If a group of people continue to reap the benefits of reservation,
      won't those lag behind revolt?

      That has started happening. The lowest categories in the SC/ST
      categories in many states have started agitating for special status.
      You see the violent agitation of Gujjars in Rajasthan.

      Do we see those who have benefitted agitating against the
      beneficiaries of the same caste?

      You will not see a group from the same caste agitating because we
      still live in a caste society. Caste patriotism is still there in
      Indian society. Unless there is a split, it will not happen in a
      community.

      If we look at many politicians from the backward community, they are
      still taking the benefits of reservation. How can we call the son of a
      minister backward?

      We are not saying they are backward. They are saying they are
      backward. They also won't call themselves backward other than taking
      the benefits of reservation.

      Sixty years after independence, is it not high time to assess India's
      reservation policy?

      It is not that the government has not done it, it has done it.

      But how do you make an assessment? We don't have a baseline. And
      states are not willing to do it. It has to be a huge sociological
      exercise.

      The judiciary wants to assess and remove the creamy layer as a group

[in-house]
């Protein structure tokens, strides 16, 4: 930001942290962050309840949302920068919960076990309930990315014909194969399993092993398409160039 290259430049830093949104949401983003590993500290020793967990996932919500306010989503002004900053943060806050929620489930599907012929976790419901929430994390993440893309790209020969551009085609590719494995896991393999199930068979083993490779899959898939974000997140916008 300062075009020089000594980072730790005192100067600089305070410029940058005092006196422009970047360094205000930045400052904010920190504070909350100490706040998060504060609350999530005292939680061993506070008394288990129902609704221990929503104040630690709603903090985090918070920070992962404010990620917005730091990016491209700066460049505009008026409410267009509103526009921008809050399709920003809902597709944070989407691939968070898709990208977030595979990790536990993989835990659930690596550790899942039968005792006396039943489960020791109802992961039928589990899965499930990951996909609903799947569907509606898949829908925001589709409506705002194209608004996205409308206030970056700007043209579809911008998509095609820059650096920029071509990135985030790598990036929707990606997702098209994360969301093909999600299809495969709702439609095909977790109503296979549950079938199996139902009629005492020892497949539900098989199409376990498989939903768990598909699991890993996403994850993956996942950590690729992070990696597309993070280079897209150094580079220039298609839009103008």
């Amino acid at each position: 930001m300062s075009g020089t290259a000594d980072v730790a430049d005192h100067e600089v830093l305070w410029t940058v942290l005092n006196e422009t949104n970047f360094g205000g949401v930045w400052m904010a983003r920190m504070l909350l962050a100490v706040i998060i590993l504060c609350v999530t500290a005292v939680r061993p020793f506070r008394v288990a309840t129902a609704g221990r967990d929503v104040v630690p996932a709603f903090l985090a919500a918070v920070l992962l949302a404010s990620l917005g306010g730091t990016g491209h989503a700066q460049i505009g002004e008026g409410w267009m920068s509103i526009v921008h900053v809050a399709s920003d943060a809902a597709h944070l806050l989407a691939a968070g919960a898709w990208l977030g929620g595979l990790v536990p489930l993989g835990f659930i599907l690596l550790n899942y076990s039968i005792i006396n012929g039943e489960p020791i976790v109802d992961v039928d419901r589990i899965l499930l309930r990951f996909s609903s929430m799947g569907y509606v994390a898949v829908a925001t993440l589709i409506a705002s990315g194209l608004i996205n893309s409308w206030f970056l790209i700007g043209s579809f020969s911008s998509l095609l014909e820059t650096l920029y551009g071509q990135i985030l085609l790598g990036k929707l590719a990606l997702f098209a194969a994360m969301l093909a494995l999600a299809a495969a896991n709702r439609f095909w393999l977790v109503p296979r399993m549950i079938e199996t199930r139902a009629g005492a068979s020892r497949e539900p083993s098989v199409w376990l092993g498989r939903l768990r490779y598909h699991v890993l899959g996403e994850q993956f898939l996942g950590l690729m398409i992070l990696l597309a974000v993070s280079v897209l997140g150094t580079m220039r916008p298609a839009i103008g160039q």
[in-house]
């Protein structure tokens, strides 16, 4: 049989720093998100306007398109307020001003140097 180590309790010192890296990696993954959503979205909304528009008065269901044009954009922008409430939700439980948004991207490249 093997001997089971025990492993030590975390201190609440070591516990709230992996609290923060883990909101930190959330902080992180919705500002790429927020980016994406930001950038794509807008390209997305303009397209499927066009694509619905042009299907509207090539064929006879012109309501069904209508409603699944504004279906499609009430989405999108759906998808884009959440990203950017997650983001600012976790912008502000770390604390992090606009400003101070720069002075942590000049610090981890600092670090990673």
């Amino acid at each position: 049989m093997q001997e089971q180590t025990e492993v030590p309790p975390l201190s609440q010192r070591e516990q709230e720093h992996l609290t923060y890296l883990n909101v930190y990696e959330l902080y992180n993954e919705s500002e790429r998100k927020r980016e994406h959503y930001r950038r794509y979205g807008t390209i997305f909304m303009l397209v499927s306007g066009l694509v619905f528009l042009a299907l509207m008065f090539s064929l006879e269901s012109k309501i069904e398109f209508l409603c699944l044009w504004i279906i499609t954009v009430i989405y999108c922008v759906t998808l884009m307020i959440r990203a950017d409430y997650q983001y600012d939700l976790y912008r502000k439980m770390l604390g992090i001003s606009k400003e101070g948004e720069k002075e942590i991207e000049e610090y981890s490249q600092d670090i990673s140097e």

of people is blocking the way of others. In the case of reservation,
      there is only an entry; there is no exit now!

      The forum Youth For Equality is a dissatisfied lot...

      One of the biggest contributions of Arjun Singh [Images] is the birth
      of the Youth For Equality. Yes, they are dissatisfied for various reasons.

      If you look at India, 50 pcof the population are below the age of 25.
      Youngsters are innocent and they have no caste or religion or
      community. That is what I see in Youth For Equality also. It started
      off as a movement and continues as a movement. What YRF works for is
      against the manipulative politicians.

      But for the protest by YRF, the prime minister would not have
      constituted the committee headed by Veerappa Moily.

      Is it good for the country if 50 pc of the population is discontented?

      Obviously 50 pc of the population is discontented. The frustration of
      the youth at this level may come out in different forms. You have to
      go to villages to see the real discontent.

      I will give you the example of an institution in Tamil Nadu. Generally
      universities do have only 20-30 seats at the post graduate level. Out
      of 30, 20 seats are reserved under the 69 pc category. Out of the 10,
      there is reservation for the physically challenged. So, the general
      category gets only 3 or 4 seats. Obviously there is frustration. They
      start drifting, all because of state inaction. A misguided State is
      misguiding the youth.

      If you want to know the discontented youth of India, you have to only
      look at the Maoist, Naxalite movements. The attitude of the State is,
      crush the movement. I would say 'no' to this. They are our children. I
      wouldn't equate Naxalism or Maoism in India with terrorism. When the
      State is mismanaging things and making life miserable for millions,
      discontent will appear in different forms. It will lead to chaos. You
      cannot have a Mahatma Gandhi [Images] all the time.

      I would say, you address their problems instead of shooting at them.

      Photo: Sreeram Selvara